15 January 2019
The US Preventative Services Task Force (USPSTF) has released draft recommendations for the use of medications to reduce the risk of breast cancer development in women who are at increased risk. The draft document, which is open for public comment until February 11, 2019, is an update of their 2013 recommendation – the conclusions are similar, and the current document now includes aromatase inhibitors. The recommendations apply to women at high risk (see next 2 paragraphs) and do not apply to women with a current or previous diagnosis of invasive breast cancer or ductal carcinoma in situ (DCIS).
Various factors are taken into account when assessing breast cancer risk. Family history is certainly important, but other factors such as age at first menstrual cycle, age at first pregnancy, and prior biopsies showing abnormal cellular changes (such as atypical hyperplasia and lobular carcinoma in situ) and impact risk. Weight gain after menopause, breast density, and sedentary lifestyle also contribute to increased risk. Various risk assessment calculators can be used to estimate a woman’s risk of developing breast cancer. Unfortunately, risk assessment is not an exact science – we have a long way to go in terms of predicting whether an individual woman will or will not develop breast cancer.
An “average” woman’s risk of developing breast cancer over 5 years is approximately 1.0 – 1.5%, and 8-12% over her lifetime. Women are considered to be “high risk” if their 5-year risk is greater than 1.7-(although the USPSTF uses 3%) and if the lifetime risk is 20% or greater. In these patients, we often utilize supplemental imaging such as MRI and/or ultrasound in addition to mammography, and these patients are candidates for taking risk-reducing medications. The medications used to reduce risk are also used for breast cancer treatment: tamoxifen, raloxifene, and the aromatase inhibitors (anastrozole, exemestane, and letrozole).
The USPSTF reviewed available data and concluded with “moderate certainty” that there is a “moderate net benefit” from taking risk reducing medications in women who are at increased risk. In addition, they noted that the potential harms of the medications outweigh any potential benefit in women who are notat increased risk. As these medications either block the estrogen receptor in the breast (tamoxifen and raloxifene) or diminish estrogen production (aromatase inhibitors) they will only reduce the risk of estrogen receptor positive breast cancer.
Compared to placebo, tamoxifen reduces the likelihood of invasive breast cancer development by 7 events per 1000 women over 5 years. Raloxifene results in 9 per 1000 fewer invasive breast cancers, and aromatase inhibitors result in 16 per 1000 fewer invasive cancers. The benefit increases as a woman’s level of risk increases. Tamoxifen can be used in premenopausal women, but raloxifene and the aromatase inhibitors are only used in postmenopausal women. The report noted that aromatase inhibitors are primarily used to treat breast cancer, and are not currently FDA approved for risk reduction.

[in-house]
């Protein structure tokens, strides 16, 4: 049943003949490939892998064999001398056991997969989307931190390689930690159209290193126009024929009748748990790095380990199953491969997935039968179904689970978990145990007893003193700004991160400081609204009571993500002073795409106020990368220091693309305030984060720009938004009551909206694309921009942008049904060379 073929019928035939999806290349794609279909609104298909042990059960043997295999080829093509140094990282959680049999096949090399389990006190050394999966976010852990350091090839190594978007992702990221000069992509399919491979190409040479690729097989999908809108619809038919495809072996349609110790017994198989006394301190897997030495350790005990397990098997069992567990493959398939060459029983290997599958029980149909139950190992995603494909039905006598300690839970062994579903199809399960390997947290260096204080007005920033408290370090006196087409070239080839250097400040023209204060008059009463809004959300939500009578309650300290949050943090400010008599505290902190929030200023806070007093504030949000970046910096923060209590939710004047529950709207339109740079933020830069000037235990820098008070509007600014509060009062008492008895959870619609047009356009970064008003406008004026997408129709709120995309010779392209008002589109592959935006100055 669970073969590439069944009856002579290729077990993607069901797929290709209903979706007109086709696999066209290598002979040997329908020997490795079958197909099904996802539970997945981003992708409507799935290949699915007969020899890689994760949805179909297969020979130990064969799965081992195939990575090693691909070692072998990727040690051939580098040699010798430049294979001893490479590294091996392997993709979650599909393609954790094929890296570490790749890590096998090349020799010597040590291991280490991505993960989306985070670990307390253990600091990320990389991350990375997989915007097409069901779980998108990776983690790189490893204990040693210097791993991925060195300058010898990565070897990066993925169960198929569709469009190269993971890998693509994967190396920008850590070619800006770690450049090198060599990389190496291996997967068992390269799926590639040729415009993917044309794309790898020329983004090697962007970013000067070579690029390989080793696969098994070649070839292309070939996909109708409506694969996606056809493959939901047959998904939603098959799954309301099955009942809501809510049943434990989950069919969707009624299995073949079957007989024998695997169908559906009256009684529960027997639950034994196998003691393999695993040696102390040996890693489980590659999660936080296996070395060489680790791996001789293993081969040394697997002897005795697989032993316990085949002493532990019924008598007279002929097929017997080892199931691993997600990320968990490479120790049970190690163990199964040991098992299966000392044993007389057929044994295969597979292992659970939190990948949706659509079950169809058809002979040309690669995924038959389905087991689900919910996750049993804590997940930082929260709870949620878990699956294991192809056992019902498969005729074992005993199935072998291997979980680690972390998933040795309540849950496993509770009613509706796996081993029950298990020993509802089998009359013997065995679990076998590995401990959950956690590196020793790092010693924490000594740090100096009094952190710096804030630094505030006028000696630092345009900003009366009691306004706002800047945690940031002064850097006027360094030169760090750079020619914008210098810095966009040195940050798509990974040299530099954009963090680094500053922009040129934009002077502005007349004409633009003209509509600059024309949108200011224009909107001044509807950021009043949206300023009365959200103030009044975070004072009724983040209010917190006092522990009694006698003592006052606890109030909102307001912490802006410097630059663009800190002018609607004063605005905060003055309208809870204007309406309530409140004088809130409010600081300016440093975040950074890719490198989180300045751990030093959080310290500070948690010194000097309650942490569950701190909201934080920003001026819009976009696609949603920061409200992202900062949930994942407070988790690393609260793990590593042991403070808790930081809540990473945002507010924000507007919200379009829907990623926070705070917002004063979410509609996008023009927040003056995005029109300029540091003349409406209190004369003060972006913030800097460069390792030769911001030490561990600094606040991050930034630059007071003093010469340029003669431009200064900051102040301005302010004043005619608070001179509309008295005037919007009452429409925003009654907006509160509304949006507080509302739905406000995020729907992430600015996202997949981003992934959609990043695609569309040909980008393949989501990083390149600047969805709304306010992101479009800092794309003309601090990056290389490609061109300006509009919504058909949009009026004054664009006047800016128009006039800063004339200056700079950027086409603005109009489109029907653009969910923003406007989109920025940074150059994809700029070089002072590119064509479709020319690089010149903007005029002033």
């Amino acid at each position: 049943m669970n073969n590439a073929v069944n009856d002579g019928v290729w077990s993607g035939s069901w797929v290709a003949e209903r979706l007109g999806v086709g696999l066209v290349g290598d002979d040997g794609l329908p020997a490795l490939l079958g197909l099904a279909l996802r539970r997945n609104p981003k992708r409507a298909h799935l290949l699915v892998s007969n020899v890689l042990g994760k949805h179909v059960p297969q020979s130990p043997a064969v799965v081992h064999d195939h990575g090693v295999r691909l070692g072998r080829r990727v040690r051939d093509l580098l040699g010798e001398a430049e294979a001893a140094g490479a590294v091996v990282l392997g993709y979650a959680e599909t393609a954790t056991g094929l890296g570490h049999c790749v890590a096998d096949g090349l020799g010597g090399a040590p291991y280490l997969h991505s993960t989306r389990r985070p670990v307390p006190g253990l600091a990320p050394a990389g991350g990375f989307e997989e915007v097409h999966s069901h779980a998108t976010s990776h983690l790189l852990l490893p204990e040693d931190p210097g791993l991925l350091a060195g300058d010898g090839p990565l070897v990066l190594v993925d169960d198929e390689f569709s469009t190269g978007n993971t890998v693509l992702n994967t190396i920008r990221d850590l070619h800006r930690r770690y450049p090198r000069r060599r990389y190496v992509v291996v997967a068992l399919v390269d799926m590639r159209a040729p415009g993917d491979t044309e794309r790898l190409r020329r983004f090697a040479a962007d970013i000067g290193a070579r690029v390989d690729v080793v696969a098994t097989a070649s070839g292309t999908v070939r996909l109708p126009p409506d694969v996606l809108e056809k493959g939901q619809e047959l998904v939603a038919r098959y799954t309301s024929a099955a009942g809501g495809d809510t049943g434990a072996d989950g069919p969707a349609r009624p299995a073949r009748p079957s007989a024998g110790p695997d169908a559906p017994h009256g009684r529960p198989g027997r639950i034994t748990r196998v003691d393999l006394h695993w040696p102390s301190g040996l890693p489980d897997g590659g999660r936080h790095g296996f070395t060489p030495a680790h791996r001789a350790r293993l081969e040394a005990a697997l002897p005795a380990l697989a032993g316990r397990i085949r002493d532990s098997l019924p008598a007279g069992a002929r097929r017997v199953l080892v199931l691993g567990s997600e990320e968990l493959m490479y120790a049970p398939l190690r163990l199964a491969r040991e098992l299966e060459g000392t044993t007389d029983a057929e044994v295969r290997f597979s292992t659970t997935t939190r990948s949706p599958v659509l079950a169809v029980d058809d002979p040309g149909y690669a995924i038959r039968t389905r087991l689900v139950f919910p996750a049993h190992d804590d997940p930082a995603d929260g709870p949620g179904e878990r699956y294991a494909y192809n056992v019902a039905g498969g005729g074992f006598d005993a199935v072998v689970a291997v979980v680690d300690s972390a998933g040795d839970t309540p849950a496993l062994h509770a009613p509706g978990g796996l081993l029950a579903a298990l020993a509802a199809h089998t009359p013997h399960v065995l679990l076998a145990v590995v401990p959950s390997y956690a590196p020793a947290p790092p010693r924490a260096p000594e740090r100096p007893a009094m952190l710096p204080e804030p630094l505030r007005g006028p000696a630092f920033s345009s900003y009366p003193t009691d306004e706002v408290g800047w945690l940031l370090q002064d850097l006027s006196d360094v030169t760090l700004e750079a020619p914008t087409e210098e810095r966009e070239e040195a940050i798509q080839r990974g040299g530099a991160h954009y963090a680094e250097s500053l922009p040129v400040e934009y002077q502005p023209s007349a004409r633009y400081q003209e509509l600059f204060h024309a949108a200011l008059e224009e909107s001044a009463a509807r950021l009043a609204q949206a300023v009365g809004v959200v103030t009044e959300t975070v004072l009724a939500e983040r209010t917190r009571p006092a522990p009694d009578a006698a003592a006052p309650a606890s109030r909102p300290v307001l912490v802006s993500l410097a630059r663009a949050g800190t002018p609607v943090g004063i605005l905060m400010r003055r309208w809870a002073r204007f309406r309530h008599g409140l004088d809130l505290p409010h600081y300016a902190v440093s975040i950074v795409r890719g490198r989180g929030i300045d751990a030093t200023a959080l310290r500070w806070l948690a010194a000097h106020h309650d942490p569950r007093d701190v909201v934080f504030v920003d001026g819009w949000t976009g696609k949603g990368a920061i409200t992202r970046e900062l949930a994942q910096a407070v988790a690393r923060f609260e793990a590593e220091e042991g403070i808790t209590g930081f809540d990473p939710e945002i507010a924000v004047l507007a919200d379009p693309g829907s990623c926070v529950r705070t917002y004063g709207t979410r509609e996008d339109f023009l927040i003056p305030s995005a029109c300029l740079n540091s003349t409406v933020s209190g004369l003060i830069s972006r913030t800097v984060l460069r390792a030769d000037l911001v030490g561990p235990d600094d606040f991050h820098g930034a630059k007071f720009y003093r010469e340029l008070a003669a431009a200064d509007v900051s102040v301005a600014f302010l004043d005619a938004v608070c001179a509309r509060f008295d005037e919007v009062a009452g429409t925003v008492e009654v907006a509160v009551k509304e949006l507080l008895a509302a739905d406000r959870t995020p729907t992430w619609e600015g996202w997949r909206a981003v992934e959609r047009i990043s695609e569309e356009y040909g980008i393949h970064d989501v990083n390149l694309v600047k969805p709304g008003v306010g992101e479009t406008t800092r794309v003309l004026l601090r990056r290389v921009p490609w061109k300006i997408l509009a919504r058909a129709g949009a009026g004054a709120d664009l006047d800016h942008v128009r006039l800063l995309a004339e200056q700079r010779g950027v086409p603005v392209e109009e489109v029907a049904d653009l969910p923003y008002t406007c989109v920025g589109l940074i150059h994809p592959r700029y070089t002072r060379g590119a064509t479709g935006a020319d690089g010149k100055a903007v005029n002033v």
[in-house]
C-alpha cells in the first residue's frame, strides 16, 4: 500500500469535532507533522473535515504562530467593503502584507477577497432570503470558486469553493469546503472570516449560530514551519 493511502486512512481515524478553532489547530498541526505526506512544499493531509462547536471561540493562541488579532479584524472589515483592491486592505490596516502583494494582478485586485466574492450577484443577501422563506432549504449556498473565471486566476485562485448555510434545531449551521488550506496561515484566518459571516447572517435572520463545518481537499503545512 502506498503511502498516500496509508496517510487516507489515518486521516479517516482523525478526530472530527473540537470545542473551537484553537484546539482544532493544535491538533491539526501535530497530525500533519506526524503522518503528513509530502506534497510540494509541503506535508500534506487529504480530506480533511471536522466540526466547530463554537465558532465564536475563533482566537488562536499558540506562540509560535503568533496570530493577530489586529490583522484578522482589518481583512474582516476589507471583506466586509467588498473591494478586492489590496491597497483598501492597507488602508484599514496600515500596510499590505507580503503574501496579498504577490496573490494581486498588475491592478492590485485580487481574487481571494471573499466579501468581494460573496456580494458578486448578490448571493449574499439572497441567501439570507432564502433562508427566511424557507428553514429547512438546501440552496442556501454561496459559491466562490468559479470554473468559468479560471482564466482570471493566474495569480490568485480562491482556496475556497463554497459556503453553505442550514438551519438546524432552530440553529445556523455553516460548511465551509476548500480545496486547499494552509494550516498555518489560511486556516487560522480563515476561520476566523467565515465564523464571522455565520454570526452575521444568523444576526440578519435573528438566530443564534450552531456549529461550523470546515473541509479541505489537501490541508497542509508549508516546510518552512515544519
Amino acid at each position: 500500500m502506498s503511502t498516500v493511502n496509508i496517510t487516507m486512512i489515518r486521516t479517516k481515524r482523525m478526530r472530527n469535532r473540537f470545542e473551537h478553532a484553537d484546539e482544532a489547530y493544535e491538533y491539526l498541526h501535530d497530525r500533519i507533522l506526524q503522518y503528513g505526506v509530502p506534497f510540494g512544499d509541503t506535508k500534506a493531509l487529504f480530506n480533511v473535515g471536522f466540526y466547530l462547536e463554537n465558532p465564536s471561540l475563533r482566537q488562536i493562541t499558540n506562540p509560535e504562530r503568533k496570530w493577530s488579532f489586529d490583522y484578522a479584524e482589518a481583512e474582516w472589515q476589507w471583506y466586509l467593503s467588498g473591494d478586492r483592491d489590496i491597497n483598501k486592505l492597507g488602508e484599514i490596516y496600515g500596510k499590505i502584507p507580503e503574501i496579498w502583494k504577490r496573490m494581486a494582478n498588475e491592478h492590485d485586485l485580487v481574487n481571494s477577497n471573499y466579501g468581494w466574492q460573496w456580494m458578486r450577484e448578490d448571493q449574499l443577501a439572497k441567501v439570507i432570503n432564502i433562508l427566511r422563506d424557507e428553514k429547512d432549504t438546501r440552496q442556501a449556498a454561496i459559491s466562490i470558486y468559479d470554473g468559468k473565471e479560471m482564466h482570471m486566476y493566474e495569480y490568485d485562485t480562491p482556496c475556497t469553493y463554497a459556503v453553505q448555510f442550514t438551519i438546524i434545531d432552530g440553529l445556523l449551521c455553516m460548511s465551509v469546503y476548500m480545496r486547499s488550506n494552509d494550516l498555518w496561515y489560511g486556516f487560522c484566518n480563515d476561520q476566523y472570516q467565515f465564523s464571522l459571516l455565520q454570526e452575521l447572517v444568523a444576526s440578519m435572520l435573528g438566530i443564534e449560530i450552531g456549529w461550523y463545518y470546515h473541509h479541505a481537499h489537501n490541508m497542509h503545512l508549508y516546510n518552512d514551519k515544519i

All of the medications have the potential for side effects, which the USPSTF considered to be “small to moderate”. Both tamoxifen and to a lesser extent, raloxifene, can increase the risk of blood clots – this risk is greater in older women. Tamoxifen can increase the risk of endometrial cancer and cataract development, and both medications can increase the likelihood of hot flashes. Both medications can reduce the risk of some types of fractures. Aromatase inhibitors can be associated with hot flashes, gastrointestinal symptoms, musculoskeletal pains, possible cardiovascular events (primarily stroke) and may increase fracture risk.
Most trials utilized the medications for 3-5 years for risk reduction. The report notes that the benefits of tamoxifen continue at least 8 years after discontinuation of therapy, and the risk of tamoxifen-associated blood clots and endometrial cancer return to baseline after treatment has ended. They noted insufficient data on length of protection for raloxifene or the aromatase inhibitors.
The USPSTF did identify research needs and gaps, including how to better identify individuals at increased risk, racial disparities, and that longer follow up of patients using raloxifene and aromatase inhibitors for risk reduction is needed. In addition, as there are multiple risk assessment models, more work needs to be done to determine which is “best” – different models may be more appropriate depending on specific clinical factors.
Not addressed in the USPSTF document is that fact that many patients who are at high risk, as well as those who have been diagnosed with breast cancer, discontinue medication early (or do not start at all) due to side effects. An abstract presented at the December SABCS conference compared 5mg of tamoxifen (usual dose is 20mg) to placebo in high risk woman and found similar reduction in breast cancer development with fewer side effects. Lower dosing could be one answer, but more effective mediations with fewer side effects would certainly be welcome by all.